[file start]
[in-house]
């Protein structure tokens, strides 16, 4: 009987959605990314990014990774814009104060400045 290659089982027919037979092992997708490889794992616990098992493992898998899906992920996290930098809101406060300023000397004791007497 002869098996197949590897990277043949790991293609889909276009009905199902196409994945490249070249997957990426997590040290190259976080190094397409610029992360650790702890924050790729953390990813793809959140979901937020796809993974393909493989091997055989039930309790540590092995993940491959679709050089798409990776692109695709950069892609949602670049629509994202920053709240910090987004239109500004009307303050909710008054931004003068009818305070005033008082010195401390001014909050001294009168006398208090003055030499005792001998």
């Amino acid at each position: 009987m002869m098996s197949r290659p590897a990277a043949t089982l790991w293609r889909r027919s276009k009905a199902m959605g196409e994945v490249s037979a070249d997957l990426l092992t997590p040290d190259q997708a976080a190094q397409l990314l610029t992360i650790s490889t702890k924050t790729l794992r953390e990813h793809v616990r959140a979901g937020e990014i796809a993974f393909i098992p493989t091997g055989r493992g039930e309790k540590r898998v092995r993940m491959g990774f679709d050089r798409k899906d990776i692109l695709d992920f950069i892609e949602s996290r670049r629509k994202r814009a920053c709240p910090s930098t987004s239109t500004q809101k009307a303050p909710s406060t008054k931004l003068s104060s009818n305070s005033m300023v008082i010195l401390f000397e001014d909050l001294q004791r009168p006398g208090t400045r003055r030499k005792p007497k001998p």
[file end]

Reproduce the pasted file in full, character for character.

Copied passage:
[in-house]
């Protein structure tokens, strides 16, 4: 009987959605990314990014990774814009104060400045 290659089982027919037979092992997708490889794992616990098992493992898998899906992920996290930098809101406060300023000397004791007497 002869098996197949590897990277043949790991293609889909276009009905199902196409994945490249070249997957990426997590040290190259976080190094397409610029992360650790702890924050790729953390990813793809959140979901937020796809993974393909493989091997055989039930309790540590092995993940491959679709050089798409990776692109695709950069892609949602670049629509994202920053709240910090987004239109500004009307303050909710008054931004003068009818305070005033008082010195401390001014909050001294009168006398208090003055030499005792001998």
């Amino acid at each position: 009987m002869m098996s197949r290659p590897a990277a043949t089982l790991w293609r889909r027919s276009k009905a199902m959605g196409e994945v490249s037979a070249d997957l990426l092992t997590p040290d190259q997708a976080a190094q397409l990314l610029t992360i650790s490889t702890k924050t790729l794992r953390e990813h793809v616990r959140a979901g937020e990014i796809a993974f393909i098992p493989t091997g055989r493992g039930e309790k540590r898998v092995r993940m491959g990774f679709d050089r798409k899906d990776i692109l695709d992920f950069i892609e949602s996290r670049r629509k994202r814009a920053c709240p910090s930098t987004s239109t500004q809101k009307a303050p909710s406060t008054k931004l003068s104060s009818n305070s005033m300023v008082i010195l401390f000397e001014d909050l001294q004791r009168p006398g208090t400045r003055r030499k005792p007497k001998p």